When you are experiencing high levels of anxiety or panic, there is an undoubtable fear about your safety and wellbeing. However, while there may be similar physical and emotional sensations between these events, there are distinctive differences in these terms, what they mean, and how they are experienced. There is a difference between a panic attack vs anxiety attack, and a very stark difference between those two events, and a heart attack.
A panic attack is an intense period of fear and anxiety that can have environmental triggers, but may also occur without any known warning. These attacks last for about 15-20 minutes on average but can feel a lot longer than that if you are experiencing one. Someone may experience any number of these symptoms when having a panic attack:
- Increased heart rate.
- Chest pain or discomfort.
- Trembling or shaking.
- Feeling that you might be choking.
- Chills or overheating.
- Fear that you’re dying or going crazy.
- A feeling that what’s happening around you isn’t real.
If you experience frequent panic attacks, you may be considered for the diagnosis of panic disorder. Luckily, panic attacks are very treatable. Understanding and recognizing a panic attack can help decrease the frequency and severity of them.
The term anxiety attack is commonly used and is largely considered as interchangeable with the term panic attack. However, there is no clinical diagnosis or term for “anxiety attack” in the Diagnostic and Statistical Manual for Mental Disorders (DSM) that clinicians use to diagnose mental health conditions. You can experience high levels of anxiety and worry that extend for a long period of time but are not as intense as a panic attack. In some scenarios, an anxiety attack may be a precursor to a panic attack. Also, anxiety attacks are not necessarily a part of an anxiety disorder. Depending upon the situation, anxiety is a completely natural response to fear or danger. Panic attacks, however, may be a sign of a mental disorder. Simply put, the main difference between panic attacks and anxiety attacks is severity.
A heart attack is a completely different event altogether. If someone is experiencing a panic attack for the first time, it is not uncommon for them to appear in emergency medical departments fearing a heart attack. With symptoms such as increased heart rate, sweating, and shaking, it can appear to be a medical or physiological “problem”. During a heart attack, blood flow to the heart is blocked. The clinical term is myocardial infarction (MI). The interrupted blood flow can ultimately damage or destroy part of the heart muscle. A panic attack, while scary, is not life threatening. A heart attack, or MI, can be life threatening. Common heart attack signs and symptoms include:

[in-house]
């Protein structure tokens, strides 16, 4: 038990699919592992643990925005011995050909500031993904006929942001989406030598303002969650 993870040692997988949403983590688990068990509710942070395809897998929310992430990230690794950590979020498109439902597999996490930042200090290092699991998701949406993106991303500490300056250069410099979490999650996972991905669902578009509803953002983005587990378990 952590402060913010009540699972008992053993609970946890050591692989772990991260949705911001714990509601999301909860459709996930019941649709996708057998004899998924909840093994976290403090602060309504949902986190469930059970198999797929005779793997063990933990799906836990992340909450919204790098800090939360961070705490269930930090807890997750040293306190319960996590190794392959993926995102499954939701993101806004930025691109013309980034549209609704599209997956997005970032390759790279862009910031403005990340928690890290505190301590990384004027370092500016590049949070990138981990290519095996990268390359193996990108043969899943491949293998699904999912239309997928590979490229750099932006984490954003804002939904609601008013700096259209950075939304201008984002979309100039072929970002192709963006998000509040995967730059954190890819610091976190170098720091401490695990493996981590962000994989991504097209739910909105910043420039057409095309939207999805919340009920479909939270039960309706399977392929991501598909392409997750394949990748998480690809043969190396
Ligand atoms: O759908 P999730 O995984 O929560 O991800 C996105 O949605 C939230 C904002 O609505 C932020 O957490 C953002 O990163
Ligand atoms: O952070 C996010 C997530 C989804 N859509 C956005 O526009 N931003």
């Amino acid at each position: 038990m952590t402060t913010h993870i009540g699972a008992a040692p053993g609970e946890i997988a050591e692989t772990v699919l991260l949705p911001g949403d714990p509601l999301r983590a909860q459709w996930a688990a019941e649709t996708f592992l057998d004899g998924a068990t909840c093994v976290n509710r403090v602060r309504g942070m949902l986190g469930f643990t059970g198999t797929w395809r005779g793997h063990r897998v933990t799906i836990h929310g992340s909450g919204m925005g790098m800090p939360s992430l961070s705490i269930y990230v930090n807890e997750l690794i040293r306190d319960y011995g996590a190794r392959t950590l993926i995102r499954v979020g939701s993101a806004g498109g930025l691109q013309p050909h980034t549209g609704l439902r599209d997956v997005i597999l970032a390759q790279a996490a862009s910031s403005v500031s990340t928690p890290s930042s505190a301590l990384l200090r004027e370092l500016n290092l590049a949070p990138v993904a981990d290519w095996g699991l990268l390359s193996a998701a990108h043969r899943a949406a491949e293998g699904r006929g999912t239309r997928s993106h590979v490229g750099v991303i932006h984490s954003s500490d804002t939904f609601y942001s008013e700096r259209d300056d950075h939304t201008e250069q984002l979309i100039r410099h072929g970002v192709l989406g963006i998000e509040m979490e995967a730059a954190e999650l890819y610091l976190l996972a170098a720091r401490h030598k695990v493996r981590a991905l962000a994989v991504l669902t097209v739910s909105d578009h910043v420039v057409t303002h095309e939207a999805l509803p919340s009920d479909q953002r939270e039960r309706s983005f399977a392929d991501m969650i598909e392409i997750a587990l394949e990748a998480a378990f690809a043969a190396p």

- Pressure, tightness, pain, or a squeezing or aching sensation in your chest or arms that may spread to your neck, jaw or back
- Nausea, indigestion, heartburn or abdominal pain
- Shortness of breath
- Cold sweat
- Lightheadedness or sudden dizziness
It’s easy to see why a panic attack may be considered a heart attack if a panic attack is new and unexpected to someone as there are many similarities. However, there are very different physiological processes at play. Myocardial infarction can be diagnosed or determined through medical testing and may be needed to rule out when determining if it is a panic attack. If this is a new symptom for you, or you have a history of heart problems, visiting an emergency department to determine panic attack or MI may be appropriate.
Treating Depression Linked Anxiety With TMS Therapy
If you’re experiencing panic attacks or have anxiety because of depression, consider treatment via Transcranial Magnetic Stimulation (TMS). TMS is a non-invasive brain stimulation therapy that targets the prefrontal cortex with magnetic pulses. These impulses stimulate nerve cells in the prefrontal cortex, as this area is often responsible for controlling mood. Research and clinical trials show that these impulses impact neurotransmitters in the brain and decrease symptoms of depression and anxiety for an extended period of time. This is an FDA cleared, non-invasive pain-free solution that is covered by most major insurance companies.
This blog post is meant to be educational in nature and does not replace the advice of a medical professional. See full disclaimer.
Cleveland Clinic. (2019, November 27). Are Anxiety Attacks and Panic Attacks the Same Thing? Retrieved January 26, 2020, from https://health.clevelandclinic.org/are-anxiety-attacks-and-panic-attacks-the-same-thing/
Mayo Clinic. (2018, May 30). Heart attack – Symptoms and causes. Retrieved January 26, 2020, from https://www.mayoclinic.org/diseases-conditions/heart-attack/symptoms-causes/syc-20373106
Rauch, J. (2019, November 15). What’s the Difference Between an Anxiety Attack and Panic Attack? Retrieved January 26, 2020, from https://www.talkspace.com/blog/anxiety-attack-vs-panic-attack-one/